I believe there is an ethical difference between feeding horses which was the indispensible tool used to till the ground for raising food in the 19th century and using grains to feed motors used for transportation and agriculture in the 20th and 21st centuries. The important difference is choice. The 19th century farmers had no choice but to feed the animals used to produce food. In addition animals also have the right to be fed. We in the 21st century have a choice----to trim back on our use of oil through conservation methods and through extensive exploration and use of fuel extracted from the earth and from non-food products.
What distinquishes an action or policy that is merely unwise from an action that is morally indefensible? The answer is Christianity's and even other religions' inspired rule----do your neighbor no harm. Will this Food for Fuel policy hurt our neighbor or even millions of our neighbors? The answer to that question will, I think, be incresingly answered in the coming years as reports of food shortages continue to be reported.

Bernie, I agree that the difference about ethical use of grain for fuel is choice. But the choices are not always simple. There is also a choice about whether to feed grain to animals which are grown for meat. If grain was not fed to animals, then theoretically that grain could be used to feed people directly, which would feed at least twice as many people, compared to feeding them meat. That also is a choice in many ways similar to using grain for fuel.

There are other implications as well. Some land will grow grass but not grain; this grass can be used to feed animals. Some grain and oilseed is unsuitable for human consumption, it could be used for animal feed, or for fuel.

One other statement I have heard repeatedly, is the impact of food aid on the incentive of local farmers in third world countries to produce enough food for their own population. For example, China has increased its food production over the years, and is purchasing or securing land in Africa and other places, to ensure food production for the future. Some african countries on the other hand have not increased food production; they are often accustomed to food aid in poor years, and have little incentive to find ways of increasing their production. The food they produce is often undersold by the low cost of food aid. How do we manage this problem?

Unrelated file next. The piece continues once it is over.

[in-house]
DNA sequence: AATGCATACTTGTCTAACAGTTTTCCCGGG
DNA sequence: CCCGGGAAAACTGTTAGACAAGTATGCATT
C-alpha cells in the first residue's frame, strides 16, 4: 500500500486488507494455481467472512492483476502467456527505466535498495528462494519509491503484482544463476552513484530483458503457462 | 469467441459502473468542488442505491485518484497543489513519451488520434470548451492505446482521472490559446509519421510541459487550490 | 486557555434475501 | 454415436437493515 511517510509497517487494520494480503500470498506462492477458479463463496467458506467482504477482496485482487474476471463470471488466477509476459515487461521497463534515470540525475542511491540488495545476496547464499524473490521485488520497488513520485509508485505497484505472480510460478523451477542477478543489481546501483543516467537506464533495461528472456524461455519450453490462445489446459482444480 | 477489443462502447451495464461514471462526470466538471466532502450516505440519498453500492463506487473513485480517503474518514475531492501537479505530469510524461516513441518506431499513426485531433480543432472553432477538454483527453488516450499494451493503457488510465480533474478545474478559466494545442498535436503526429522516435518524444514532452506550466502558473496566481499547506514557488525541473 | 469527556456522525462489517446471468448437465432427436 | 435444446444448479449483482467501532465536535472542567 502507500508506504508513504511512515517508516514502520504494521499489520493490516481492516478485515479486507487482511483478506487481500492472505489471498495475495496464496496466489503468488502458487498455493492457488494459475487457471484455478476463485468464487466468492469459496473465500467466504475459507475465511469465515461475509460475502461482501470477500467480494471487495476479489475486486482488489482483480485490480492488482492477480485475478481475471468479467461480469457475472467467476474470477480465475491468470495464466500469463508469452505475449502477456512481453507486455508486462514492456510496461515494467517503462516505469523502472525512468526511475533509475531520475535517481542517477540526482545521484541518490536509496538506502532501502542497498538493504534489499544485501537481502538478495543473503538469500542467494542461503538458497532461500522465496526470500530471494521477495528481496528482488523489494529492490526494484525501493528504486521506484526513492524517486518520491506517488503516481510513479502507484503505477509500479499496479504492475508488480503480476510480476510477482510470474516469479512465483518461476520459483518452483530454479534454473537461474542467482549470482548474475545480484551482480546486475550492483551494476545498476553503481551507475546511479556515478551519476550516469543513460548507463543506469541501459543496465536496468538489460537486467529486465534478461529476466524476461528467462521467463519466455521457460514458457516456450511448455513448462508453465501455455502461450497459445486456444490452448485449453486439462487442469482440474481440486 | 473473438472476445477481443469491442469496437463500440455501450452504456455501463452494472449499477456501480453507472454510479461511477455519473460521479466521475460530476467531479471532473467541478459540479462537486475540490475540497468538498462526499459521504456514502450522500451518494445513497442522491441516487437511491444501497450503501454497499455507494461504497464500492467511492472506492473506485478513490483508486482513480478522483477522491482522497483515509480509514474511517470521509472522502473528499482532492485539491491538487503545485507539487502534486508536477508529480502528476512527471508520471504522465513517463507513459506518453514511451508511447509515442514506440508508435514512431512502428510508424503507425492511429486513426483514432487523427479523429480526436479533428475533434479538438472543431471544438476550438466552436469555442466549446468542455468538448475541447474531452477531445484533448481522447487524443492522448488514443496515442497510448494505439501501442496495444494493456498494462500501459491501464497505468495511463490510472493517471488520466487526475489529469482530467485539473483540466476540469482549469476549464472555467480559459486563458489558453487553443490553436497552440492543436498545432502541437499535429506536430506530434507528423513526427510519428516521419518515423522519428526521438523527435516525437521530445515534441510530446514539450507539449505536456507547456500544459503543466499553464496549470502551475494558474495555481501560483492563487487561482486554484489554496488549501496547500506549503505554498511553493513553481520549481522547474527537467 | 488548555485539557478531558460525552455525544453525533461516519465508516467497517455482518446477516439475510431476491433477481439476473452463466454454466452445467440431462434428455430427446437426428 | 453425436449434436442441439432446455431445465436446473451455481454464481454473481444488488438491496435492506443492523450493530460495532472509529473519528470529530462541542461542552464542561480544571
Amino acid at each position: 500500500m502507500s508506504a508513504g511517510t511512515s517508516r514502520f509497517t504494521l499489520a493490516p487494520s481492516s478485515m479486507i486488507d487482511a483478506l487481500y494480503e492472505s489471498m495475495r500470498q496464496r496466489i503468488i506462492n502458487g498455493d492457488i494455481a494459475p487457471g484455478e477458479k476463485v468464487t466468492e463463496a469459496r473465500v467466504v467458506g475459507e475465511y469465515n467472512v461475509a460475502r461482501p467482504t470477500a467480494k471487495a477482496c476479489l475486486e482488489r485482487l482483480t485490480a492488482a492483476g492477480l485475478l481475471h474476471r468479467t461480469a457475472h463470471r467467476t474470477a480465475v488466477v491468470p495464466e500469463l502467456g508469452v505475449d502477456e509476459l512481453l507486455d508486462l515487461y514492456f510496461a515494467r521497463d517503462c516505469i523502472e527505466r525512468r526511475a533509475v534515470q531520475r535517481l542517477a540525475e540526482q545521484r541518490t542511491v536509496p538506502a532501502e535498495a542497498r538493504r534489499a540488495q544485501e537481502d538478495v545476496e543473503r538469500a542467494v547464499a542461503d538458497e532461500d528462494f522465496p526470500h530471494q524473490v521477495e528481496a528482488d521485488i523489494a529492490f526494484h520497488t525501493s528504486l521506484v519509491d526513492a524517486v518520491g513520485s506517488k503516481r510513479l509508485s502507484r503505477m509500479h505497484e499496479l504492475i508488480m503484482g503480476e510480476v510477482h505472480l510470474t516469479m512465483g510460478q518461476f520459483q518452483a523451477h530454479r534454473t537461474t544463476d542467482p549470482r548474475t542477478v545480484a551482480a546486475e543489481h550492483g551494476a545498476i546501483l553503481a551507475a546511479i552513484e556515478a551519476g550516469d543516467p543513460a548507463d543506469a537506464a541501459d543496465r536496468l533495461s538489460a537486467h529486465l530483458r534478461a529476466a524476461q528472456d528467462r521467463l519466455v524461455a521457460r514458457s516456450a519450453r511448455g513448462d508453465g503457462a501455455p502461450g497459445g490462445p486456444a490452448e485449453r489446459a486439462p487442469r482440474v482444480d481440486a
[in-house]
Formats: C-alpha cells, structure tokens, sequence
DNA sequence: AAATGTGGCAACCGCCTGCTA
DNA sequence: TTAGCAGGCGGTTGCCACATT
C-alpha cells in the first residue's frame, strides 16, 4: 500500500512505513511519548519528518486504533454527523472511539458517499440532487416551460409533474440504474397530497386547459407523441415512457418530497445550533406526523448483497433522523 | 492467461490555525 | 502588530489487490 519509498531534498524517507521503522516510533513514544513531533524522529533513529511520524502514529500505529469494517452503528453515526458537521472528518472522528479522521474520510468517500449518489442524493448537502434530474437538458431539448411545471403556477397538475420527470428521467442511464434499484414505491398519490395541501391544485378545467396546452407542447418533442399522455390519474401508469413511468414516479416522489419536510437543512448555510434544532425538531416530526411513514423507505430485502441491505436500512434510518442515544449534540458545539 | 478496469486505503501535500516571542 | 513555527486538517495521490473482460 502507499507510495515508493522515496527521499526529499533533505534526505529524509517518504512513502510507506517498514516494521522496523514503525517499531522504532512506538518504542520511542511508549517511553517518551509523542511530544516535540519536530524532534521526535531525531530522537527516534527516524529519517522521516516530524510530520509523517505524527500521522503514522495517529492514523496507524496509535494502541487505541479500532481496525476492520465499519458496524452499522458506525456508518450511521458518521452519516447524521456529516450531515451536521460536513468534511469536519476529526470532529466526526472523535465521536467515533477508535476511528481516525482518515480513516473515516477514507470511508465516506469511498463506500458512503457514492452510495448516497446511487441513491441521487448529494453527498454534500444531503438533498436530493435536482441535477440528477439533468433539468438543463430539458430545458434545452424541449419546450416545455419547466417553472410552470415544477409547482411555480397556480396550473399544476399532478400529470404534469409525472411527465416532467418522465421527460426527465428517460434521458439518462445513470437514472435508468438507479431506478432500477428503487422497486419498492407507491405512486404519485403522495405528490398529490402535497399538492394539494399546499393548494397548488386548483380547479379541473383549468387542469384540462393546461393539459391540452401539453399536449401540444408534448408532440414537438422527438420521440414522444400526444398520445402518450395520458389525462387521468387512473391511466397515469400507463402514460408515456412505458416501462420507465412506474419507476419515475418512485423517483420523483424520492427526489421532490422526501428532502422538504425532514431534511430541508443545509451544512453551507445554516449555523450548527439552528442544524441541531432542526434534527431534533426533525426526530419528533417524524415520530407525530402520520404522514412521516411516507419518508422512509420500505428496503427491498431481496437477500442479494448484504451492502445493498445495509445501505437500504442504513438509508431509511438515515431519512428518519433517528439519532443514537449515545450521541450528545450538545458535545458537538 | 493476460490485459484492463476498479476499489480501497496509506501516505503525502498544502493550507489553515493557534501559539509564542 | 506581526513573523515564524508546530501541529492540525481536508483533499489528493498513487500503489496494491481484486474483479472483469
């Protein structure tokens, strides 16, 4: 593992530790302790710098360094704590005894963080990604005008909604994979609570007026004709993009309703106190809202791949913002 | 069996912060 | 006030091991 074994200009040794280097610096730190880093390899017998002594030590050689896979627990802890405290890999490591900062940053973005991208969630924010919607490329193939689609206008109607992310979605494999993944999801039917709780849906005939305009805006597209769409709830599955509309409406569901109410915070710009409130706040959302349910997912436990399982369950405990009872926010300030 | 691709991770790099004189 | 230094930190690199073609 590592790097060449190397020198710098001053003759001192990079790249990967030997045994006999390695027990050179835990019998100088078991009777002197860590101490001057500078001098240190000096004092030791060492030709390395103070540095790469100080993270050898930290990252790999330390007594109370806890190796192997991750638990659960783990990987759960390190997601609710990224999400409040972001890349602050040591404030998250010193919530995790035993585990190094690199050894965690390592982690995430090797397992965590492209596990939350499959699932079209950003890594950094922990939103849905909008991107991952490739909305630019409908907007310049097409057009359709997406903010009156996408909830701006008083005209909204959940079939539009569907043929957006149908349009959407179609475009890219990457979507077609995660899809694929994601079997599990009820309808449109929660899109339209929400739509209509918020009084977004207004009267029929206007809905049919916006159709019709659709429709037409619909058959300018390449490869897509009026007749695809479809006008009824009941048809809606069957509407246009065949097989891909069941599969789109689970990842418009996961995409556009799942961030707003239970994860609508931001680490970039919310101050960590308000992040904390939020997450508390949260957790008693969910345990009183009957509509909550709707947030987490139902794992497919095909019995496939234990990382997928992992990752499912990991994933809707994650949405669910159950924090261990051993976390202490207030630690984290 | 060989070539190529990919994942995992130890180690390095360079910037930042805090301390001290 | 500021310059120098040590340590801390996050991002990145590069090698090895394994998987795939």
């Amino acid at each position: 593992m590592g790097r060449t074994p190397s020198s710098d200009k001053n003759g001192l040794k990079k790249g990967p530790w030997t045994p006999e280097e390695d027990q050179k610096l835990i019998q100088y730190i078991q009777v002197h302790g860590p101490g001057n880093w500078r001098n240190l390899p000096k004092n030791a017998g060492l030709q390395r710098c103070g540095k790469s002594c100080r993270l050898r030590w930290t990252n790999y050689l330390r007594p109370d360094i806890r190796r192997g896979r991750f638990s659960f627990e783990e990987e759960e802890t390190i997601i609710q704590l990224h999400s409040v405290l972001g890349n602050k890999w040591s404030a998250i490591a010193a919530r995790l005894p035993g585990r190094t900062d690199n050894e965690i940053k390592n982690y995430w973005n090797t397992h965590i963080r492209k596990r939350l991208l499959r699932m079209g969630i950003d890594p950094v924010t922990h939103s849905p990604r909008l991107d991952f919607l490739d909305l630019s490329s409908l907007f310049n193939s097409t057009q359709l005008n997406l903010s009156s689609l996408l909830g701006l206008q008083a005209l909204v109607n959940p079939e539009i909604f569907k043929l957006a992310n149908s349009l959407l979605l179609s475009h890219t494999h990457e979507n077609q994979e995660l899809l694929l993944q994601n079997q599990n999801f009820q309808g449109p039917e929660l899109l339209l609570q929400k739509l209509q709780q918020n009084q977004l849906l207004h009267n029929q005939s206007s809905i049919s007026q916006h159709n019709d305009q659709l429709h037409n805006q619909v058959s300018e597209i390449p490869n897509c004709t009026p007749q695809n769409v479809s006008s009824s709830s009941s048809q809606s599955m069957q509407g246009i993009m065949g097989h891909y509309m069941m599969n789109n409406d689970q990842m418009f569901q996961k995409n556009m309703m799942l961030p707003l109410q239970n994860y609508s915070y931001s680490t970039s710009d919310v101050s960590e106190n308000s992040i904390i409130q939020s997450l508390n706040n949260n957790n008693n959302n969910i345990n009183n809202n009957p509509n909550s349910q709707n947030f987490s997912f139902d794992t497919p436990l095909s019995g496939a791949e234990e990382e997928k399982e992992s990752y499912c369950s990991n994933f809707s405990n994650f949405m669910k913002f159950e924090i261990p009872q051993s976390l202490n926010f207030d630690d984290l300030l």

Even in North America, grain prices had not increased significantly for almost twenty years, till about four years ago. North American Farmers were expected to produce more and more with less and less real income, and often relied on subsidies to reduce their risks. While salaries of teachers, laborers and others had increased fourfold in the last thirty years, the price of a bushel of grain or a kg of beef had barely changed since 1982. Even today, with biofuel use, the high price of grain is still lower in real terms than it was thirty years ago. (compared to price of homes and vehicles and wages).

The Canadian Foodgrains Bank has been operating since 1983, but foodaid has been given since at least the 1920s. Famines in russia, ethiopia, and other places in the world have been around as long as I can remember, long before grain for fuel programs.

I acknowledge your point about the ethics of grain for fuel, and I even agree that using good food grain for fuel seems strange, but I disagree about simplistic solutions.

John, your comment that grains are more efficient for the feeding of large populations than meat is right on the spot. However,in the pre-Food for Fuel era there was an abundance of both modest priced grain and meat for most of the population who wished to purchase those foods. Now,however,both grain and meat have sharply spiked in price and as a result less of both will be consumed. That may not affect the financial secure consumers very much but it will have a dramatic impact on those whose diet can be classified as barely-nutritional or sub-nutritional.

There is an important difference between using grain for fuel or using it for the production of meat. In the latter case the result is a delicious and nutritious food.

Bernie, it seems in your comment about meat being tasty and nutritious, you are not really thinking of the poor people suffering from famine in the world, who cannot afford our beef no matter how cheap it is.

We may not have to worry too much about food for fuel, if we find ways to use more cheap natural gas for vehicles in the future. This can also help domestic fuel security.
Due to finding natural gas with fracking methods in the USA, the supply has greatly exceeded the demand.